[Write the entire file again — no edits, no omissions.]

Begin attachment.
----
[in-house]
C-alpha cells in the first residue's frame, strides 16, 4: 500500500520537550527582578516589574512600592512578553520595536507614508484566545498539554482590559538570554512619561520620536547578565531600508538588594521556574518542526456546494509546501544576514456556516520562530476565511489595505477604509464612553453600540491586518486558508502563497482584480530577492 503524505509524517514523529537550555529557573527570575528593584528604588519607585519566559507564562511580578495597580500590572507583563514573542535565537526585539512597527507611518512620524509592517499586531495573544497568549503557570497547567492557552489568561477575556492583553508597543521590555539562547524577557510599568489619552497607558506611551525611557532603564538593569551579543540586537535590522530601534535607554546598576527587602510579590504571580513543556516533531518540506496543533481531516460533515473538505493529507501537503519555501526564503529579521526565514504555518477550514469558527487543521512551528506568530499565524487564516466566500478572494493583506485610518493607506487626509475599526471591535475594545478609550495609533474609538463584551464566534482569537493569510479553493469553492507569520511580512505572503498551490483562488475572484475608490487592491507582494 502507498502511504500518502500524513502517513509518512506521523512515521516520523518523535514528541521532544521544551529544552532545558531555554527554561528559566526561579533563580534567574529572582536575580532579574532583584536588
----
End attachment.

[in-house]
C-alpha cells in the first residue's frame, strides 16, 4: 500500500520537550527582578516589574512600592512578553520595536507614508484566545498539554482590559538570554512619561520620536547578565531600508538588594521556574518542526456546494509546501544576514456556516520562530476565511489595505477604509464612553453600540491586518486558508502563497482584480530577492 503524505509524517514523529537550555529557573527570575528593584528604588519607585519566559507564562511580578495597580500590572507583563514573542535565537526585539512597527507611518512620524509592517499586531495573544497568549503557570497547567492557552489568561477575556492583553508597543521590555539562547524577557510599568489619552497607558506611551525611557532603564538593569551579543540586537535590522530601534535607554546598576527587602510579590504571580513543556516533531518540506496543533481531516460533515473538505493529507501537503519555501526564503529579521526565514504555518477550514469558527487543521512551528506568530499565524487564516466566500478572494493583506485610518493607506487626509475599526471591535475594545478609550495609533474609538463584551464566534482569537493569510479553493469553492507569520511580512505572503498551490483562488475572484475608490487592491507582494 502507498502511504500518502500524513502517513509518512506521523512515521516520523518523535514528541521532544521544551529544552532545558531555554527554561528559566526561579533563580534567574529572582536575580532579574532583584536588